(CNN) -- The animal kingdom is full of big beasts, but it's the graceful nature of the horse which speaks loudest on the artist's canvas.
From the dawn of time, the horse has evoked passion and wonder amongst humans since its image was scrawled against the walls of caves.
It has inspired novels, starred in films and has become the darling of the art world with collectors spending millions of dollars every year.
"Personally, I cannot think of any animal more artistically stimulating than the horse, its grace, power and speed, are all begging to be captured in pencil, paint or clay," Society of Equestrian Arts chairwoman Deborah Burt told CNN.
"The horse is strong, yet fragile; it has the potential for danger, whilst capable of being incredibly gentle.
"You can echo it's elegance through the fashions of Ascot or surrounding the polo field. It can be found in the wildest locations, from the vast expanses of the American plains (Remington) to the shady woodland of England's New Forest.
"I have been drawing horses since I could hold a pencil, and will do so until the day I die. More than any other animal, the horse is equally capable of taking the lead in your artwork, or as a supporting role. It's the perfect muse."
If Burt has been seduced, so too was the 18th Century painter George Stubbs, who captured the beauty of the horse in a way that transcended the work of other artists of his generation.
Initially fascinated by the anatomical structure of the animal, Stubbs built upon his early sketch work before moving onto painting large canvases such as his renowned 'Whistlejacket' which was finished in 1762.
The publication of his work, "The Anatomy of the Horse" in 1766 enabled him to capture the elegant nature of the animal with a skill that few others possessed.
His work won him plenty of admirers and after settling in London in 1758, Stubbs began to paint for the English aristocracy.
In his book, "The Anatomist Anatomis'd - an Experimental Discipline in Enlightenment Europe," Andrew Cunningham explains the development of Stubbs' style.
"His dedication to the skeletal and muscular anatomy of the horse certainly enabled Stubbs to produce much more life like portrayals of horses, especially with respect to their musculature than had been achieved even by the great masters of painting," Cunningham wrote.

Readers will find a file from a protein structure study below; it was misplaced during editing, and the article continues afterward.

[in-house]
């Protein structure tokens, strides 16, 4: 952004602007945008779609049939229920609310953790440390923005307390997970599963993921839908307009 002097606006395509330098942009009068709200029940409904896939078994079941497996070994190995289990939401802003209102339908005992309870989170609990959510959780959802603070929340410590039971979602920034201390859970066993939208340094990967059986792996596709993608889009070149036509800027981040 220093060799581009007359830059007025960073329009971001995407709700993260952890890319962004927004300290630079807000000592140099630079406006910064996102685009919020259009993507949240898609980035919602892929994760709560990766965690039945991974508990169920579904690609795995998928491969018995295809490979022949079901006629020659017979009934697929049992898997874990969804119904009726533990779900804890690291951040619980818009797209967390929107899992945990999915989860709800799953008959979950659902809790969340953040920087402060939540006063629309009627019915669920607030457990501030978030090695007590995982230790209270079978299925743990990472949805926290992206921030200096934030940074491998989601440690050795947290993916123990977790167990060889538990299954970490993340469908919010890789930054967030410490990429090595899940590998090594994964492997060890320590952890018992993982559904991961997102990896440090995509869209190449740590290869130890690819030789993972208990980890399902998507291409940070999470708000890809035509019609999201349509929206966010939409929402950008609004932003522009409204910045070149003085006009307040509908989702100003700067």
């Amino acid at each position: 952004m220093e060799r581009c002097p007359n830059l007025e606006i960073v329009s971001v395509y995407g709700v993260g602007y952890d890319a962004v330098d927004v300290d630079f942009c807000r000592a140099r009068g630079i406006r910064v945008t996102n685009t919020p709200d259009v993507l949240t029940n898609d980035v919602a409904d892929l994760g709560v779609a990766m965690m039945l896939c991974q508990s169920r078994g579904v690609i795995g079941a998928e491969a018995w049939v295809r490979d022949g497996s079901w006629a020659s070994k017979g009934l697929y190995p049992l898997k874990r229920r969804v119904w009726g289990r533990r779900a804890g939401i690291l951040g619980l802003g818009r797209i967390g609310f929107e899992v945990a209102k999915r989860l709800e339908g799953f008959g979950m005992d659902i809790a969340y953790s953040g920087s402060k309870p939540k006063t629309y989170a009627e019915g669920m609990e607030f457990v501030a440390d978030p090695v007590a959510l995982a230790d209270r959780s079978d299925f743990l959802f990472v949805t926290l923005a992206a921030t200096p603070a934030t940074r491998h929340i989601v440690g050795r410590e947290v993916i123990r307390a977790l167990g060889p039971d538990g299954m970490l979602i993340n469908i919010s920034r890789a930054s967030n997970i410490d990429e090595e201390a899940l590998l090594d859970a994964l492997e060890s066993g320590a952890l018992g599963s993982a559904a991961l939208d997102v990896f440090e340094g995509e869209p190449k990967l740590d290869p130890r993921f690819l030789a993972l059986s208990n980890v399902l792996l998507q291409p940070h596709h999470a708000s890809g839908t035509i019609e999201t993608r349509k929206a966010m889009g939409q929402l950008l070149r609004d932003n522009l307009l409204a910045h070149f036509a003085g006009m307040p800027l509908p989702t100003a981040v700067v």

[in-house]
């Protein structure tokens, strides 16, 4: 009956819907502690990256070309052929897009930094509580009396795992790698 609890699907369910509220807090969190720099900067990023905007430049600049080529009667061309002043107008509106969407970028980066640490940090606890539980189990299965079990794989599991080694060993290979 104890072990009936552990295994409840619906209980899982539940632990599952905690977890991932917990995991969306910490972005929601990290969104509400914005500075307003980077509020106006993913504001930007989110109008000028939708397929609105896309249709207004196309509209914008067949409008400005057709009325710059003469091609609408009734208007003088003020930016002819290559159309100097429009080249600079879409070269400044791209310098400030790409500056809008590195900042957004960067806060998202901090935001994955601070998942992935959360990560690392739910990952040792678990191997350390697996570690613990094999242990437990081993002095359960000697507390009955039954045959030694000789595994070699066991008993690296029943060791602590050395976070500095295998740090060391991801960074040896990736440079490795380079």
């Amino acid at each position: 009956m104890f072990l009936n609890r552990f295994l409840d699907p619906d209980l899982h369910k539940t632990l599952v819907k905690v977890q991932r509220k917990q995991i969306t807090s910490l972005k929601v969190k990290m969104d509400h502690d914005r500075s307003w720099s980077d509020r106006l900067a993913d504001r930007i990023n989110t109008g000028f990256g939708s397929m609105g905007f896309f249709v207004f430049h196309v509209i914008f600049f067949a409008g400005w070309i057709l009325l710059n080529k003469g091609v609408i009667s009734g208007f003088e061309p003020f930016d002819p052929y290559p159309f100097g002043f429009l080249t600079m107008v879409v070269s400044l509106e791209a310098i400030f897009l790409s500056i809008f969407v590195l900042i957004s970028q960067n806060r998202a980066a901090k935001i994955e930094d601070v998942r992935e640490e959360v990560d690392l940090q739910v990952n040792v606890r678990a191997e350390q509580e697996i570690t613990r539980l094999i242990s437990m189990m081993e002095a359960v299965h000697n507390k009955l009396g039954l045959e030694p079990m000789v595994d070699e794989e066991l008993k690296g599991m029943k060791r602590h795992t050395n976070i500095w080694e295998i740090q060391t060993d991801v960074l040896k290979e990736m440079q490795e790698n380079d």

"No one portrayed horses so accurately before. In this he was more true to nature, as he wished to be."
Modern collectors scramble to get their hands on anything painted by Stubbs and in July 2011, his "Gimcrack on Newmarket Heath, with Trainer, a Stable-Lad, and a Jockey" sold for $35.9 million making it the third most valuable old master painting to be sold at auction by Christie's.
Gimcrack, one of the most famous and iconic racehorses of the 18th Century, won 28 of his 36 races, coming home unplaced just once.
The painting showed Gimcrack twice -- in the foreground being rubbed down by a stable lad and also in the background where he was winning a "trial."
"When Stubbs came along he took it to another level as he had an anatomical interest in horses and drew the muscle structure," Brandon Lindberg of Christie's, the world's leading art business, told CNN.
"In terms of looking at Britain, the painting of horses became more popular in 17th Century and the restoration of British monarchy and Charles II building a palace in Newmarket.
"It followed the growth of interest in racing and was also tied in to the interest in hunting, particularly stag hunting in the 17th Century and then fox hunting in the 18th Century.
"It became an allied art -- a recording of human interest for the sport."
Thousands of years before Stubbs was painting, the horse had been visualized in the Palaeolithic cave images which adorn the walls of the the Lascaux Caves in south west France.
"It's the most paintable subject in animal world," renowned artist Terence J. Gilbert told CNN.
"The horse is such a beautiful animal to and is an inspiration to all.
"With a race horse, it has so many variations in form, in color and style."
Gilbert began his work as an illustrator before moving onto painting. As a young boy, he would accompany his father to race tracks across southern England and it was there that his love affair with horses began.
Since then, he has painted some of the most famous and iconic horses in history such as Denman, Kauto Star and Yeats, while he was also recently commissioned to paint Queen Elizabeth II during her visit to Coolmore Stables in Ireland.
"A classic painting can take anything from two to three weeks with Gilbert currently working on a painting of the Queen's Ascot Gold Cup winner Estimate.
"It is the movement of the horse which interests me," he added.
"You paint every aspect in the way you can and you make it perfect. It's difficult to do that with a photograph.
"In a photo, you might get one part of it that looks great but another which isn't as good. With a painting, it's possible to make it all perfect."
For some, such as Michelle McCullagh, the opportunity to capture the horse during the gallop at the racecourse is one of the most fascinating aspects of her work..
"A large, lush field full of thoroughbred mares and foals basking in the sunlight is heavenly to see," she said.
"To be there, with them, drawing, adds to the very special experience. Yet there is nothing more exciting and challenging, than to be stood at the side of the gallops or at the race course, where the atmosphere is so diverse.
"There is always something for the artist -- a shining horse being washed off, walking round the paddock, jockeys jumping on, spooky, skittish horses, exhausted horses and with the fit thoroughbred, so much of the anatomy is there to see. It is excellent. I love it."